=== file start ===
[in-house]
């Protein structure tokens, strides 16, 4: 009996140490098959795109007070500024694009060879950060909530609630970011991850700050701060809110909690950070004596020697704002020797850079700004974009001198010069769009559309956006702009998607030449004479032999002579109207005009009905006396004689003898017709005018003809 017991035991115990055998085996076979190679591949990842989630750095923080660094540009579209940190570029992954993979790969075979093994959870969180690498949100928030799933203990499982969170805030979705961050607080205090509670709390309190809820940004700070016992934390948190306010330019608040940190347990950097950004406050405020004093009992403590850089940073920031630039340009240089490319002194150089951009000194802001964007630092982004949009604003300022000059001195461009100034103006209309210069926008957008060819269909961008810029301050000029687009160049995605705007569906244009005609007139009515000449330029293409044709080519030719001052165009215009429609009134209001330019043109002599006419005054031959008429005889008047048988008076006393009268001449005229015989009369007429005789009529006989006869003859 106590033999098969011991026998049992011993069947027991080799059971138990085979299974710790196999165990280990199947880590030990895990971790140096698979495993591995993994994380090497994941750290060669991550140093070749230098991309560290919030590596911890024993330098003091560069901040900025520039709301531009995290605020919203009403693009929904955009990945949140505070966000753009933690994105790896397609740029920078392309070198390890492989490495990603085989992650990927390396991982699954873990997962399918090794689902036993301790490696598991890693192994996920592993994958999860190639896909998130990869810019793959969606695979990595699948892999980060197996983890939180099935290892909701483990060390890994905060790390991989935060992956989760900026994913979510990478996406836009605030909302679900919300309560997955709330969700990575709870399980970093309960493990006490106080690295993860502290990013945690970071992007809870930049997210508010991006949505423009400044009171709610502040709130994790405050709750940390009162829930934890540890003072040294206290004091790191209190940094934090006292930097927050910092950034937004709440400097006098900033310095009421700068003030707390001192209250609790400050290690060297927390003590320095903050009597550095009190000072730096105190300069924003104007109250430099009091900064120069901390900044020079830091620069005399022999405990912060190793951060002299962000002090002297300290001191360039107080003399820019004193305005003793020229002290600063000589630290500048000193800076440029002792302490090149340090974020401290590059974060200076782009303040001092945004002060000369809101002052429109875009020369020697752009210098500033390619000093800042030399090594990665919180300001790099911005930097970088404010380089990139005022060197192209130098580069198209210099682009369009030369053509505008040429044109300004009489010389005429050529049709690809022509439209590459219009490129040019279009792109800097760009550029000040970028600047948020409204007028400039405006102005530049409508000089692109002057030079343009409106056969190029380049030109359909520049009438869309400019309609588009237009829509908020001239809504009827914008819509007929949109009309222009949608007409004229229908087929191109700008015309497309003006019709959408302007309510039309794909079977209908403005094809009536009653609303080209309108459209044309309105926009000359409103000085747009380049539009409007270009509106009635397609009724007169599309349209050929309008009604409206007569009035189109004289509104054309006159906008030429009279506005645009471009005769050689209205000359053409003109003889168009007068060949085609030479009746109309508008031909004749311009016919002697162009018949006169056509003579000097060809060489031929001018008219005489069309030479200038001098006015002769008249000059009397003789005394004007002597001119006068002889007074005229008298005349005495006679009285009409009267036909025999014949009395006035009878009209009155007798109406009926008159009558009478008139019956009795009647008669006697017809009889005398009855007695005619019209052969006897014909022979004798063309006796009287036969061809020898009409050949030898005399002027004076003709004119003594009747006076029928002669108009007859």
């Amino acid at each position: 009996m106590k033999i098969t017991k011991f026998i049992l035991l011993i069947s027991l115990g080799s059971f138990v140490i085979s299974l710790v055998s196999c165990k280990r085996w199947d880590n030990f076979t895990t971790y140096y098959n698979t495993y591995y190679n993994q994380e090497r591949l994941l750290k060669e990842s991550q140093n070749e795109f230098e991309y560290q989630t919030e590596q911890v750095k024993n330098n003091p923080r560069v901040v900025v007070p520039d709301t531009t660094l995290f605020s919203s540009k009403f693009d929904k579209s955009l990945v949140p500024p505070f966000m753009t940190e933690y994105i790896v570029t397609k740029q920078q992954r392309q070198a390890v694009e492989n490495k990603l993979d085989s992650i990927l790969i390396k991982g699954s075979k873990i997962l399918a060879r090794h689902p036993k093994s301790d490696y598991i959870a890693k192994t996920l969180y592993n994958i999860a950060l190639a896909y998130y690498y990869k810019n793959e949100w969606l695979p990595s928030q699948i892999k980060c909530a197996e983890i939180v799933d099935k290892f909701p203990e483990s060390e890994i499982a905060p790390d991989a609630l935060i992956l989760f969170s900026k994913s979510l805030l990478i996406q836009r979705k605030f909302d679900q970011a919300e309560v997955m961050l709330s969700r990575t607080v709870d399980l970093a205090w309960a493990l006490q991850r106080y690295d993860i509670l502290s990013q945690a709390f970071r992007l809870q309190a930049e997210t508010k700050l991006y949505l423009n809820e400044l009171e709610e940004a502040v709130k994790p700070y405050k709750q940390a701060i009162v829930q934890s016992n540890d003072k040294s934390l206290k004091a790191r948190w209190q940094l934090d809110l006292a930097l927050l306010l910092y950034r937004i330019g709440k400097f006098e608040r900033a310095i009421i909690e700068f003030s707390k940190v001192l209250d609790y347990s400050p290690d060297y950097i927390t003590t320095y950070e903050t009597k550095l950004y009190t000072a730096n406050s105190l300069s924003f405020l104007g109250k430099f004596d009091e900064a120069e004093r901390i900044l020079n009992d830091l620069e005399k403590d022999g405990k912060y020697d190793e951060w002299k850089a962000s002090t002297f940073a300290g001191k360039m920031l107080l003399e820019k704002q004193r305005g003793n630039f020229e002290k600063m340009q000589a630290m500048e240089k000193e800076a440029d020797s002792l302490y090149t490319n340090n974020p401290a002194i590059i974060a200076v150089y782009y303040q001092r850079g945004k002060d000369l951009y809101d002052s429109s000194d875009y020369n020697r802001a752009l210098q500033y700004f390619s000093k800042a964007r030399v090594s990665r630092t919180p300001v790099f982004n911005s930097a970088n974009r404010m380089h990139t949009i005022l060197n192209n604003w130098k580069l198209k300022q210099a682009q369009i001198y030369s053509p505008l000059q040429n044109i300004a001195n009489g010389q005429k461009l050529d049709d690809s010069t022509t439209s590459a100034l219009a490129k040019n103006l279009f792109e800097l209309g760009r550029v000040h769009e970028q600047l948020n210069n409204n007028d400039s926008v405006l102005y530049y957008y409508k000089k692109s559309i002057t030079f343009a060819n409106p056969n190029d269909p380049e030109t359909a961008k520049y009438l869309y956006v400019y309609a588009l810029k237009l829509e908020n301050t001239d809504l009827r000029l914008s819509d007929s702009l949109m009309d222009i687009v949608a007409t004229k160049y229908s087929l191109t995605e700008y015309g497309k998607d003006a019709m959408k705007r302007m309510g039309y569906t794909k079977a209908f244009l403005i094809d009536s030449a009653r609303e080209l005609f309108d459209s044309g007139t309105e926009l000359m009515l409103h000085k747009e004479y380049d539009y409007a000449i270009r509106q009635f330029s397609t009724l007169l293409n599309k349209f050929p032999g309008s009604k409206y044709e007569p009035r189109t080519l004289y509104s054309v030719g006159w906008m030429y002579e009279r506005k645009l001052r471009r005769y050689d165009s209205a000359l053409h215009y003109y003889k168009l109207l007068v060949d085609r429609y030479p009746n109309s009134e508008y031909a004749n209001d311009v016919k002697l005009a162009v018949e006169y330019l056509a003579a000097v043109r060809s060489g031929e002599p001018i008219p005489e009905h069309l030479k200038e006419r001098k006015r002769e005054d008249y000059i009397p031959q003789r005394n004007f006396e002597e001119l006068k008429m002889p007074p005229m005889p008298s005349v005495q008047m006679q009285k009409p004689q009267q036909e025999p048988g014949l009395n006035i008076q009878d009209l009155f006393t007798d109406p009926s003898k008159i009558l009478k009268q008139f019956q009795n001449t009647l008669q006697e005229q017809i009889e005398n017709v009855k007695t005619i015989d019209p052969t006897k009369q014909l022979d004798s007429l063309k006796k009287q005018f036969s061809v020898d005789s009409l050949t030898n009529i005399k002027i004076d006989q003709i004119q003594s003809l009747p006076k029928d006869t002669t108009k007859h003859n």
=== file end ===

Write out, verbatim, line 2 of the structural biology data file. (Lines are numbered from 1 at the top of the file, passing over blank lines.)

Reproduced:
């Protein structure tokens, strides 16, 4: 009996140490098959795109007070500024694009060879950060909530609630970011991850700050701060809110909690950070004596020697704002020797850079700004974009001198010069769009559309956006702009998607030449004479032999002579109207005009009905006396004689003898017709005018003809 017991035991115990055998085996076979190679591949990842989630750095923080660094540009579209940190570029992954993979790969075979093994959870969180690498949100928030799933203990499982969170805030979705961050607080205090509670709390309190809820940004700070016992934390948190306010330019608040940190347990950097950004406050405020004093009992403590850089940073920031630039340009240089490319002194150089951009000194802001964007630092982004949009604003300022000059001195461009100034103006209309210069926008957008060819269909961008810029301050000029687009160049995605705007569906244009005609007139009515000449330029293409044709080519030719001052165009215009429609009134209001330019043109002599006419005054031959008429005889008047048988008076006393009268001449005229015989009369007429005789009529006989006869003859 106590033999098969011991026998049992011993069947027991080799059971138990085979299974710790196999165990280990199947880590030990895990971790140096698979495993591995993994994380090497994941750290060669991550140093070749230098991309560290919030590596911890024993330098003091560069901040900025520039709301531009995290605020919203009403693009929904955009990945949140505070966000753009933690994105790896397609740029920078392309070198390890492989490495990603085989992650990927390396991982699954873990997962399918090794689902036993301790490696598991890693192994996920592993994958999860190639896909998130990869810019793959969606695979990595699948892999980060197996983890939180099935290892909701483990060390890994905060790390991989935060992956989760900026994913979510990478996406836009605030909302679900919300309560997955709330969700990575709870399980970093309960493990006490106080690295993860502290990013945690970071992007809870930049997210508010991006949505423009400044009171709610502040709130994790405050709750940390009162829930934890540890003072040294206290004091790191209190940094934090006292930097927050910092950034937004709440400097006098900033310095009421700068003030707390001192209250609790400050290690060297927390003590320095903050009597550095009190000072730096105190300069924003104007109250430099009091900064120069901390900044020079830091620069005399022999405990912060190793951060002299962000002090002297300290001191360039107080003399820019004193305005003793020229002290600063000589630290500048000193800076440029002792302490090149340090974020401290590059974060200076782009303040001092945004002060000369809101002052429109875009020369020697752009210098500033390619000093800042030399090594990665919180300001790099911005930097970088404010380089990139005022060197192209130098580069198209210099682009369009030369053509505008040429044109300004009489010389005429050529049709690809022509439209590459219009490129040019279009792109800097760009550029000040970028600047948020409204007028400039405006102005530049409508000089692109002057030079343009409106056969190029380049030109359909520049009438869309400019309609588009237009829509908020001239809504009827914008819509007929949109009309222009949608007409004229229908087929191109700008015309497309003006019709959408302007309510039309794909079977209908403005094809009536009653609303080209309108459209044309309105926009000359409103000085747009380049539009409007270009509106009635397609009724007169599309349209050929309008009604409206007569009035189109004289509104054309006159906008030429009279506005645009471009005769050689209205000359053409003109003889168009007068060949085609030479009746109309508008031909004749311009016919002697162009018949006169056509003579000097060809060489031929001018008219005489069309030479200038001098006015002769008249000059009397003789005394004007002597001119006068002889007074005229008298005349005495006679009285009409009267036909025999014949009395006035009878009209009155007798109406009926008159009558009478008139019956009795009647008669006697017809009889005398009855007695005619019209052969006897014909022979004798063309006796009287036969061809020898009409050949030898005399002027004076003709004119003594009747006076029928002669108009007859």